Keywords: AIDS; HIV-1; Nef; MHC-I; Membrane trafficking; Immune evasion;

Organic isothiocyanates (ITCs) are produced by plants, in which they are released from glucosinolates by myrosinase. ITCs are generally toxic and serve as a chemical defense against herbivorous insects and against infections by microorganisms. In mammalian tissues subtoxic concentrations of ITCs can provide protective effects against cancer and other diseases partially by induction of glutathione transferases (GSTs) and other detoxication enzymes. Thus, human consumption of edible plants rich in ITCs is presumed to provide health benefits. ITCs react with intracellular glutathione to form dithiocarbamates, catalyzed by GSTs. Formation of glutathione conjugates is central to the biotransformation of ITCs and leads to a route for their excretion. Clearly, the emergence of ITC conjugating activity in GSTs is essential from the biological and evolutionary perspective.In the present investigation an active-site-focused mutant library of GST A2-2 has been screened for enzyme variants with enhanced ITC activity.Significantly superior activities were found in 34 of the approximately 2000 mutants analyzed, and the majority of the superior GSTs featured His and Gly residues in one of the three active-site positions subjected to mutagenesis.We explored the propensity of GSTs to obtain altered substrate selectivity and moreover, identified a specific pattern of mutagenesis in GST for enhanced PEITC detoxification, which may play an important role in the evolution of adaptive responses in organisms subjected to ITCs.The facile acquisition of enhanced ITC activity demonstrates that this important detoxication function can be promoted by numerous evolutionary trajectories in sequence space.Display Omitted
Keywords: Glutathione transferase; Isothiocyanate; Directed evolution; Enzyme engineering; Detoxication;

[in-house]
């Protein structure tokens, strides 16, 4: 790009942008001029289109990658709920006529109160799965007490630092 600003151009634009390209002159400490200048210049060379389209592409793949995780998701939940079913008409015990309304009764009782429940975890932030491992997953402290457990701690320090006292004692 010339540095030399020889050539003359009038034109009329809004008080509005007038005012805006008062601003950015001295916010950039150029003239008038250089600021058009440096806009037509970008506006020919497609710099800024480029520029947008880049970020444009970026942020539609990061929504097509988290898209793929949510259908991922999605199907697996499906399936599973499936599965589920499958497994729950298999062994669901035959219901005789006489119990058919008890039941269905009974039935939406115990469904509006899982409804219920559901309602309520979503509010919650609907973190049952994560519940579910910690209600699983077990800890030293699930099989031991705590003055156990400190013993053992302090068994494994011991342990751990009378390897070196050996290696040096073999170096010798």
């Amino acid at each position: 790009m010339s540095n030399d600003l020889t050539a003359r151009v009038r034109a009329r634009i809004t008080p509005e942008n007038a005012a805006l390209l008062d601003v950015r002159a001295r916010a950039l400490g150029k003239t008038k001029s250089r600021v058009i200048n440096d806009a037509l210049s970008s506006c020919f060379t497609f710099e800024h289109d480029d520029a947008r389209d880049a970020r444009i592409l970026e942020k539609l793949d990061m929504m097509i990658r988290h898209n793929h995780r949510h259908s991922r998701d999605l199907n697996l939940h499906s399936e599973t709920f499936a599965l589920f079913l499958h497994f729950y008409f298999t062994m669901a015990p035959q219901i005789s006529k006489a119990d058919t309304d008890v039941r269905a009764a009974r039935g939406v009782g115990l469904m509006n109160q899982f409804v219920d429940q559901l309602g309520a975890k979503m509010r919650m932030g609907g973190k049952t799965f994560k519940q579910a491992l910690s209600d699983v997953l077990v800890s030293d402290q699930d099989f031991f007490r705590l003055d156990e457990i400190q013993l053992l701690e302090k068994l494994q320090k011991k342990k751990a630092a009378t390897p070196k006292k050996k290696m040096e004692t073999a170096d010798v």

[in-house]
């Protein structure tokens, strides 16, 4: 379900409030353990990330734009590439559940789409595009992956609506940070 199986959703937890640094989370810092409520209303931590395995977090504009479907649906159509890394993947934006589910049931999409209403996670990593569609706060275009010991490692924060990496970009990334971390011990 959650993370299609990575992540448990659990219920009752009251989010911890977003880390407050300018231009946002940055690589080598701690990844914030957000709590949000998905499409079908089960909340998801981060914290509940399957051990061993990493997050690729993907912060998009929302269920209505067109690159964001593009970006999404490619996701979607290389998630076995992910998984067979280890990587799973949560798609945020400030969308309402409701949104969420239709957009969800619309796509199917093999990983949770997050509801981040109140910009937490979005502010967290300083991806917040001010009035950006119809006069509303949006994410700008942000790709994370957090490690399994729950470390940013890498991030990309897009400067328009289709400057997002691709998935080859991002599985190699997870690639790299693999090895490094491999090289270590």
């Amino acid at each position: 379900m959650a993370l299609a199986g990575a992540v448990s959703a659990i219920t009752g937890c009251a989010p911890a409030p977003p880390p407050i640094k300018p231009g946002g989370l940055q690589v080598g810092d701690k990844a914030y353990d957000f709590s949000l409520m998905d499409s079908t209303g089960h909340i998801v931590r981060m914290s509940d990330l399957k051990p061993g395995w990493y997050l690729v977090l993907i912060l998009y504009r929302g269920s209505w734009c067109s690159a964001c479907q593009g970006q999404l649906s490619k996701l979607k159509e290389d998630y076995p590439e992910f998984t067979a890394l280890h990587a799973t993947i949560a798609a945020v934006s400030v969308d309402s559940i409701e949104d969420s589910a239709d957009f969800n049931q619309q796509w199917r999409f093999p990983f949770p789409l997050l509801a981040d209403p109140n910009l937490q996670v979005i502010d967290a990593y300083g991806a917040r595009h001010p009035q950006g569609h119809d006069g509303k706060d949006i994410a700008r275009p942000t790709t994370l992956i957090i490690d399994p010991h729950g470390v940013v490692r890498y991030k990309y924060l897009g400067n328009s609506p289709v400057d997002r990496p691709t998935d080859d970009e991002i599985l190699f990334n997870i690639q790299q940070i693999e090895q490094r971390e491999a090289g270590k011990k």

Andrographolide (Andro) is reported to inhibit hepatoma tumor growth in our previous studies. This study aims to further search the critical signals involved in such Andro-induced inhibition.The anti-tumor effect of Andro was evaluated in vivo. Cancer PathwayFinder RT2 Profiler™ PCR array was used to find the altered genes. Real-time PCR was used to detect the mRNA expression. Protein expression was detected by Western-blot analysis, enzyme-linked immunosorbent assay (ELISA) and immunohistochemical staining. Activator protein-1 (AP-1) transcriptional activity was detected by luciferase reporter assay.Andro (10 mg/kg) inhibited hepatoma tumor growth in vivo. The expression of four genes decreased in Andro-treated tumor tissues. Among which, vascular endothelial growth factor (VEGFD) was the highest decreased gene. The decreased VEGFD expression was further confirmed by real-time PCR and immunohistochemical staining assay. Andro decreased VEGFD mRNA and protein expression in hepatoma Hep3B and HepG2 cells. Andro also decreased VEGFD amount in Hep3B cell supernatant. Andro decreased cFos protein expression and its translocation into nucleus, and also reduced AP-1 luciferase activity. Further results showed that Andro induced polyubiquitination of cFos. Proteasome inhibitor MG132 reversed the decreased expression of cFos protein, and the decreased mRNA and protein expression of VEGFD. SP600125, an inhibitor of c-Jun N-terminal kinase (JNK), reversed the decreased expression of cFos and VEGFD induced by Andro.Andro decreased VEGFD expression in hepatoma cancer cells via inducing c-fos protein degradation, which will contribute to its anti-cancer activity, and JNK plays some roles in regulating this process.Display Omitted